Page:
The prognostic significance of heparanase expression in metastatic melanoma
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Olga Vornicova1,*, Ilanit Boyango2*, Sari Feld2, Inna Naroditsky3, Olga Kazarin1, Yaniv Zohar3, Yariv Tiram2, Neta Ilan2, Ofer Ben-Izhak3, Israel Vlodavsky2, Gil Bar-Sela1
1 Division of Oncology, Rambam Health Care Campus, Haifa, Israel
2 Cancer and Vascular Biology Research Center, Bruce Rappaport Faculty of Medicine, Technion-Israel, Institute of Technology, Haifa, Israel
3 Department of Pathology, Rambam Health Care Campus, Haifa, Israel
* These authors have contributed equally to this study
Gil Bar-Sela, email:
Israel Vlodavsky, email:
Keywords: heparanase; heparanase 2; melanoma; metastasis; survival
Received: September 20, 2016 Accepted: September 26, 2016 Published: October 06, 2016
Background. Heparanase expression is induced in many types of cancers, including melanoma, and promotes tumor growth, angiogenesis and metastasis. However, there is insufficient data regarding heparanase expression in the metastatic lesions that are the prime target for anti-cancer therapeutics. To that end, we examined heparanase expression in metastatic melanoma and its correlation with clinical parameters.
Results. Heparanase staining was detected in 88% of the samples, and was strong in 46%. For the entire cohort of metastatic melanoma patients, no apparent correlation was found between heparanase staining intensity and survival. However, in a sub group of 46 patients diagnosed as stage IVc melanoma, strong heparanase staining was associated with reduced survival rates [hazard ratio=2.1; 95%CI 1.1-4.1, p=0.025].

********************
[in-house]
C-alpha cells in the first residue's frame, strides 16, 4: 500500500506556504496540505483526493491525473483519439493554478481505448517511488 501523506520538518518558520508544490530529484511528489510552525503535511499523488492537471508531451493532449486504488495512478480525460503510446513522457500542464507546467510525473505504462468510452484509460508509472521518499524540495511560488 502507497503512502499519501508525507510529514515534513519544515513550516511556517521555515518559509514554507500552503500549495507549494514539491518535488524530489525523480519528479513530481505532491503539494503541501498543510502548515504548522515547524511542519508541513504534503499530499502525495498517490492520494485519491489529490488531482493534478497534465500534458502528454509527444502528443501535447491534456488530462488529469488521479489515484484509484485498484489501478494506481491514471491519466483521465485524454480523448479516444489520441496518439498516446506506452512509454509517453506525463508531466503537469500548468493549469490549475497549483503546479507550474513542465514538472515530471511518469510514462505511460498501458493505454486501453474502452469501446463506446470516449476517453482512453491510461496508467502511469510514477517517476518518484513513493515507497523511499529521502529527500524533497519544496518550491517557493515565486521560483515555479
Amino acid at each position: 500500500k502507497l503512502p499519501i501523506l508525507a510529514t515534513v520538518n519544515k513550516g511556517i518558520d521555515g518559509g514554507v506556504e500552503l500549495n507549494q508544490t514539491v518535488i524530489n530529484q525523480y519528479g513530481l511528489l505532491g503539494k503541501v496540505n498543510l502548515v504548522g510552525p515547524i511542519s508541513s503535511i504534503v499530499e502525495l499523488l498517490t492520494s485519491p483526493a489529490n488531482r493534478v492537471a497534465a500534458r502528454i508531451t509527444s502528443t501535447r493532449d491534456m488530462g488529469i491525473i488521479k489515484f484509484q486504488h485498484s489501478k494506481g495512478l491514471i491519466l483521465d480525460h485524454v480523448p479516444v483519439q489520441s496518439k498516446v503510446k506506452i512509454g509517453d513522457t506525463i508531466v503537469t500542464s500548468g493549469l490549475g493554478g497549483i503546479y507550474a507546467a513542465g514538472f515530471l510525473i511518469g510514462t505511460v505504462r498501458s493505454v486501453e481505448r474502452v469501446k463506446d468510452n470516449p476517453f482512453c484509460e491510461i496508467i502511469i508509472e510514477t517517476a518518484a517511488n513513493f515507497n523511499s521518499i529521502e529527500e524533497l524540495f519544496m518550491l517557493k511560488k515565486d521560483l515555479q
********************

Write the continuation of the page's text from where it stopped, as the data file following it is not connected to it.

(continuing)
Material and Methods. Paraffin sections from 69 metastatic melanomas were subjected to immunohistochemical analysis, applying anti-heparanase antibody. The clinical and pathological data, together with heparanase staining intensity, were evaluated in a logistic regression model for site of metastasis and survival. Slides were also stained for the heparanase-homolog, heparanase-2 (Hpa2).
Conclusion. Heparanase is highly expressed in metastatic melanoma and predicts poor survival of stage IVc melanoma patients, justifying the development and implementation of heparanase inhibitors as anti-cancer therapeutics.
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